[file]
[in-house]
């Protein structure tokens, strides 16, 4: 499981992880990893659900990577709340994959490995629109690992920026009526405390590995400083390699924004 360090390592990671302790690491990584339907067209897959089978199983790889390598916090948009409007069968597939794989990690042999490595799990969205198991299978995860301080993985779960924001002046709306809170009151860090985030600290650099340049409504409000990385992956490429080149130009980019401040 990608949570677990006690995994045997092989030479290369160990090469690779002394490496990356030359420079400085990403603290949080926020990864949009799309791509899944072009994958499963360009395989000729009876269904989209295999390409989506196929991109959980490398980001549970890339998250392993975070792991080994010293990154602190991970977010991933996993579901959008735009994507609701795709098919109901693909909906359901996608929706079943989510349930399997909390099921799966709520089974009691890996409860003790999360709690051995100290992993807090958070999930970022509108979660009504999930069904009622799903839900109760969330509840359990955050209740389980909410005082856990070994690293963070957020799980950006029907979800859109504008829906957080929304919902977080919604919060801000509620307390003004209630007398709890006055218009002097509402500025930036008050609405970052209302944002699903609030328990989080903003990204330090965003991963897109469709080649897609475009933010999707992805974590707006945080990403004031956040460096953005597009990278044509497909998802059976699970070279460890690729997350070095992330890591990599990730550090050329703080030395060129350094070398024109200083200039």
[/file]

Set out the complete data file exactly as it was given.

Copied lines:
[in-house]
């Protein structure tokens, strides 16, 4: 499981992880990893659900990577709340994959490995629109690992920026009526405390590995400083390699924004 360090390592990671302790690491990584339907067209897959089978199983790889390598916090948009409007069968597939794989990690042999490595799990969205198991299978995860301080993985779960924001002046709306809170009151860090985030600290650099340049409504409000990385992956490429080149130009980019401040 990608949570677990006690995994045997092989030479290369160990090469690779002394490496990356030359420079400085990403603290949080926020990864949009799309791509899944072009994958499963360009395989000729009876269904989209295999390409989506196929991109959980490398980001549970890339998250392993975070792991080994010293990154602190991970977010991933996993579901959008735009994507609701795709098919109901693909909906359901996608929706079943989510349930399997909390099921799966709520089974009691890996409860003790999360709690051995100290992993807090958070999930970022509108979660009504999930069904009622799903839900109760969330509840359990955050209740389980909410005082856990070994690293963070957020799980950006029907979800859109504008829906957080929304919902977080919604919060801000509620307390003004209630007398709890006055218009002097509402500025930036008050609405970052209302944002699903609030328990989080903003990204330090965003991963897109469709080649897609475009933010999707992805974590707006945080990403004031956040460096953005597009990278044509497909998802059976699970070279460890690729997350070095992330890591990599990730550090050329703080030395060129350094070398024109200083200039």